Press articles referred to statements by the chair of the board that, ”ultimately the board lost confidence in Ms Storelli as Principal and her position became untenable” and “the relationship between Ms Storelli and the board has irretrievably broken down”.

It is reasonable to expect that the Principal had the full confidence of the chair and the board in March of this year as it has been reported that Ms Storelli had her contract extended at that time for a further five years. Questions that arise include:

  1. When did the relationship between the chair and the Principal break down?
  2. Were other directors aware that the relationship was breaking down? And could something have been done?
  3. What would need to have happened for the chair and the Principal and/or the board and the Principal to be able to come to a mutually acceptable solution to their impasse? Could a third party have been asked to assist?
  4. Once it is clear that the relationship has been irretrievably broken down, how can the chair and the board best manage the CEO/Principal’s exit in a dignified and professional way to minimise the adverse impact on the organisation and the many other individuals impacted? The important issue of timing is addressed below.

Reputational damage

Many people have different perceptions about what reputations have or could be adversely impacted as a result of the termination of Ms Storelli. It is clear from the many press articles that at least some people believe the following have suffered reputational damage:

  1. The school
  2. The Principal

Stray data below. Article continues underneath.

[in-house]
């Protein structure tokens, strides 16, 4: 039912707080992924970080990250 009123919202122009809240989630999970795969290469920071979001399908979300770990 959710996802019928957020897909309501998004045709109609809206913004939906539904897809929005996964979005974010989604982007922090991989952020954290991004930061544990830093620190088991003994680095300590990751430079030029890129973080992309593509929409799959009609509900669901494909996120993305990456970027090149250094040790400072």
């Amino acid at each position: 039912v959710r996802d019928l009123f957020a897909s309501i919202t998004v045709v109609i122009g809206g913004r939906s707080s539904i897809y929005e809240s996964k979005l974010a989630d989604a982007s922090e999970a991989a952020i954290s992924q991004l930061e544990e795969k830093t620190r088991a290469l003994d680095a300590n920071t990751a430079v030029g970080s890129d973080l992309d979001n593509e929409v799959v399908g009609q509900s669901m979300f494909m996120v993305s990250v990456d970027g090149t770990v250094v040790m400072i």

3. The board chair
  4. Directors of the board
  5. The Uniting Church

Many directors assume that, if they sit on the board of a school or similar organisation, they won’t have too many challenges to deal with and it is highly unlikely their reputation could be negatively impacted. This assumption is clearly not necessarily correct. It is also an assumption that is challenged in a recent research report commissioned by the Australian Institute of Company Directors (AICD) titled, “2012 Directors Social Impact Study”.

Timing and execution of decisions is important

One of the parents of an MLC student was quoted in The Age on 17 October as having stated “the timing of the ‘debacle’ was appalling for students in their VCE year, including some sitting their language exams today.” The timing of this event has and will continue to cause significant disruption for MLC’s VCE students in the lead up to their exams, valedictory and other final year celebrations and activities.

This raises the question as to whether Ms Storelli’s termination could have been delayed so as to reduce its impact, particularly on VCE students.

Boards make many important decisions but the timing of implementation, communication and execution of those decisions are often just as important as the decisions themselves.

Conclusion

This article raises many questions, not only in relation to MLC and its directors, but also for current and aspiring directors and many companies limited by guarantee. Directors must not only understand their legal obligations arising from the Corporations Act 2001, case law and their organisation’s constitution or articles of association but also what constitutes good corporate governance. There are many good resources on the AICD’s website as well as our own that will assist directors.

Insync Surveys has helped over 60 boards of all types and sizes of organisations review and improve their performance. Our website also has the following research papers that may be of interest to directors: